hundreds and thousands is a collection of editions and small works gathered over the last five years by William Angus-Hughes and Iavor Lubomirov. Angus-Hughes and Lubomirov are artists, gallerists, curators and organisers. Throughout their engagement with artists, they have held onto, asked for, commissioned, cast their eyes over and sometimes simply been brought a variety of artworks, which, like a trail of mementos from exhibitions and projects, are both a kind of show-reel of their curatorial history and a path pointing to their future. Although some of these artworks have featured in shows in their respective galleries, most have not and it is the artists represented in this exhibition that constitute an indirect record of the past and signify Lubomirov’s and Angus-Hughes’ ongoing interests.

The work itself is diverse and eclectic and the number of pieces in the show make it hard to take in at a glance, or to summarise thematically or otherwise. There is a richness and depth that comes from the time and history behind the collection, that make the whole perhaps curatorially comprehensible only to the two individuals behind it, but there are plenty of strands and tangents to be discerned and pulled out. There are conversations there about the making of multiples, about the role of the artist’s hand, about painting and sculpture, printmaking, photography, collage and assembly.

The overarching conversation is between Lubomirov and Angus-Hughes. While pursuing their separate paths, both have frequently been involved in each other’s projects as curators and have shown together as artists, so while it is very much possible to distinguish two distinct voices in the gallery, there are inevitable convergences and cross-articulations. While one or the other may have contributed a work to this exhibition, often both have played a part in its provenance. So while Lubomirov brings Gordon Cheung’s laser etched editions and Frances Richardson’s hand-made heritage tomatoes to the show, both have worked with Cheung and Richardson over the years. Lubomirov first engaged with Cheung in ‘Off The Clock’ in 2010, while Angus-Hughes recently created a wearable artwork for the artist. Frances Richardson showed one of her I-Beams at Angus-Hughes in a project curated by Richard Ducker in 2010, before another one took centre stage at Lubomirov’s first ‘Opinion Makers’ project in 2013. A drawing by Stewart Gough in a handmade oak frame featured in an exhibition curated by Lubomirov, before later finding its way into the Angus-Hughes collection.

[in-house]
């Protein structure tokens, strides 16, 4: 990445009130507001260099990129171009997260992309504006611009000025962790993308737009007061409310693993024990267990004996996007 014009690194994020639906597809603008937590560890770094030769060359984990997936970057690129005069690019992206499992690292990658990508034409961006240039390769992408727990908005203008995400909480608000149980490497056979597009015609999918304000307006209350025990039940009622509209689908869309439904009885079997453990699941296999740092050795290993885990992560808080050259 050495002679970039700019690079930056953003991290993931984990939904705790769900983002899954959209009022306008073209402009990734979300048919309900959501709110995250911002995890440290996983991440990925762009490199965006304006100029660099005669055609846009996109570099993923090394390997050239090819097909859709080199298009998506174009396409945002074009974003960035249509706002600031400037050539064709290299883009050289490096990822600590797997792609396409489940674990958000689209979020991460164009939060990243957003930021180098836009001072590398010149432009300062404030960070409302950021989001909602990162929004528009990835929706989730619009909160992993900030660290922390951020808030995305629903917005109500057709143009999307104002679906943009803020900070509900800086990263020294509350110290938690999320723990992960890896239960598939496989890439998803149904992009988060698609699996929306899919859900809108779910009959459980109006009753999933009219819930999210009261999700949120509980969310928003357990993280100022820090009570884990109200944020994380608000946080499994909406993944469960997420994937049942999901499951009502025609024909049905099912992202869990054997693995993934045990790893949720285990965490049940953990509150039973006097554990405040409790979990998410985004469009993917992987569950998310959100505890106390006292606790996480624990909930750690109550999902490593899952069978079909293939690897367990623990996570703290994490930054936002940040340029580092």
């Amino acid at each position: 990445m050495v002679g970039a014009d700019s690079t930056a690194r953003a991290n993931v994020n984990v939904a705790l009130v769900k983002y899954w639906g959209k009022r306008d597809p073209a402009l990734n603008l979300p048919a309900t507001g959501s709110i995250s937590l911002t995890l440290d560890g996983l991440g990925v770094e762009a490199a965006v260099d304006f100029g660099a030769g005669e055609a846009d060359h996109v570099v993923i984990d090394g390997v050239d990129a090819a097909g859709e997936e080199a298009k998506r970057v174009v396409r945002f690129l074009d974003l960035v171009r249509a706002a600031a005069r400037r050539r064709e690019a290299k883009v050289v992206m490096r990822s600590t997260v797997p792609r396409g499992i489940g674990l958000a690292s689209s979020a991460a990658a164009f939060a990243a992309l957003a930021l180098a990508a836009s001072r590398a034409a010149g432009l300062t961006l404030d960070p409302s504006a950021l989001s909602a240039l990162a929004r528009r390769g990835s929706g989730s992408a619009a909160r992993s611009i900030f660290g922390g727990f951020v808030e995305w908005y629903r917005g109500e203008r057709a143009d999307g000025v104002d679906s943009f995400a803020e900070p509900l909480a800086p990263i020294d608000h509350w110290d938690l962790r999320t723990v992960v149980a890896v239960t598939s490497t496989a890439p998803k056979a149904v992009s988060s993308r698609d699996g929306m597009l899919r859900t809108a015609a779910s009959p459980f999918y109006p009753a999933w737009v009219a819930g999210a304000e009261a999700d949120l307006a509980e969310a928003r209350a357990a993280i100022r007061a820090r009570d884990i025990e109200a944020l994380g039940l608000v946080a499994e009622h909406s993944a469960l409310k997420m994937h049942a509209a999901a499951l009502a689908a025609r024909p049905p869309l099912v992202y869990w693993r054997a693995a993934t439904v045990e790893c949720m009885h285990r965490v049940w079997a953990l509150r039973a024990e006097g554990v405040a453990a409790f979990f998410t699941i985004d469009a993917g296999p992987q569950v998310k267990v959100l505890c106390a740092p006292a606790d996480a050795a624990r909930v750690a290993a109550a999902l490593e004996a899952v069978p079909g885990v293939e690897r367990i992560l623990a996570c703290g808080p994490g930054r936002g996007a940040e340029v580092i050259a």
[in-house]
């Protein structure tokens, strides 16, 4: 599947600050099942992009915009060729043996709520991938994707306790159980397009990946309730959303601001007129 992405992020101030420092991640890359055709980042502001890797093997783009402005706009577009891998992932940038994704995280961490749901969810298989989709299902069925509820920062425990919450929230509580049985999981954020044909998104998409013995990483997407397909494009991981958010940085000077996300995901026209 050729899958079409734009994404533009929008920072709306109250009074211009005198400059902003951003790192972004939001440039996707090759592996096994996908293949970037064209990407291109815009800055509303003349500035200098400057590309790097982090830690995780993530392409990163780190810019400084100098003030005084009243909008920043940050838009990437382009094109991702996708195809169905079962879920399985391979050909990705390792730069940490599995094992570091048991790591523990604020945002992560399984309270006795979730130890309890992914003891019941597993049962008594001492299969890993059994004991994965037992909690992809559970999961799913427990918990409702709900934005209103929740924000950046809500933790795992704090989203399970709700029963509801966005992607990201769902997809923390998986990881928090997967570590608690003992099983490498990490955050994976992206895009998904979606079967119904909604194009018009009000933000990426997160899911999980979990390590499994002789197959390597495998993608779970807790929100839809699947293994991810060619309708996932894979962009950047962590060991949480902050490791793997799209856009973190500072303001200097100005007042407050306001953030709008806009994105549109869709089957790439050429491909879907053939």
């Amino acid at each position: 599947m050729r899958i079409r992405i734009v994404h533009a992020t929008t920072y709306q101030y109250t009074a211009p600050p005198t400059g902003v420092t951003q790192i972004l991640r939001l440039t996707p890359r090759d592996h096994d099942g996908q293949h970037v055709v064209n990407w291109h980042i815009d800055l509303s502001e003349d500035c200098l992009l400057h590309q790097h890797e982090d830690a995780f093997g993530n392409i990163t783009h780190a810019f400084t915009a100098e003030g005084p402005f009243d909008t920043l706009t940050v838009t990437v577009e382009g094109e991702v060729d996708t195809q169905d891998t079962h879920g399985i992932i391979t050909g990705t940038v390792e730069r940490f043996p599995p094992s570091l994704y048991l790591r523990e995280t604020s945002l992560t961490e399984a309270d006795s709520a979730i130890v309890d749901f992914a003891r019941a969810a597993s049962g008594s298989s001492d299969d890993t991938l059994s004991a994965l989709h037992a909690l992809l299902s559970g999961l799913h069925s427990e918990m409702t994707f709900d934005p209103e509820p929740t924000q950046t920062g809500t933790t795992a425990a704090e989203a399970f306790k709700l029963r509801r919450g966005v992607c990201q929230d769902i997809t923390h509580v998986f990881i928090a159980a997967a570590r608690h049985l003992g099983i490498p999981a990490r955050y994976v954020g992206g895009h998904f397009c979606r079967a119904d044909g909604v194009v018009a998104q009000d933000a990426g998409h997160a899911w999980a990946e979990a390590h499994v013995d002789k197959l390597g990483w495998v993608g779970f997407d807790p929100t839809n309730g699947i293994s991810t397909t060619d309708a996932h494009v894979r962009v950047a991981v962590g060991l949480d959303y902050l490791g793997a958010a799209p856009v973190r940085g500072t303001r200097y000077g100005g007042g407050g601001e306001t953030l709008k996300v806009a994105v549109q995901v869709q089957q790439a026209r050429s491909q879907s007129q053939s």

There are differences, of course, most noticeably perhaps in the heavy bias towards sculpture in Lubomirov’s choices. Painting is represented by him too, in Seung Ah Paik’s series of unique-multiples series of nipples and fingers, as is printmaking, such as Brian Hodgson’s kinetic etchings made by spinning a top on an etching plate. But 3D works by artists such as Daryl Brown, Matt Blackler, or Oliver Macdonald predominate.

Although both Lubomirov and Angus-Hughes describe themselves as sculptors, Angus-Hughes has mostly retained framed works from the artists he has shown. However the format of the works is deceptive and the type of art represented is truly wide-ranging. This is due in part to the way that Angus-Hughes has worked mostly through curators and group shows, thus developing conversations that are more general and abstract, with multiple voices brought to bear. Thus there is for example a framed work by the performance artist Angus Braithwaite and another from Fred Lindberg, who for a long time has mostly worked in film. And while there are plenty of painters too, such as Tom Ormond and Peter Lamb (who although a painter, relies heavily on photography). there are other gems too, not all in frames, such as books by Oona Grimes and publications by the Modern Language Experiment.

There is a whole chorus of artists in this exhibition. Lubomirov’s and Angus-Hughes’ approaches to curation and programming come together en masse. In a sense they have put their cards on the table. This is because hundreds and thousands is not a retrospective. It is the start of a conversation and is intended to mark the beginning of their new partnership as Lubomirov / Angus-Hughes.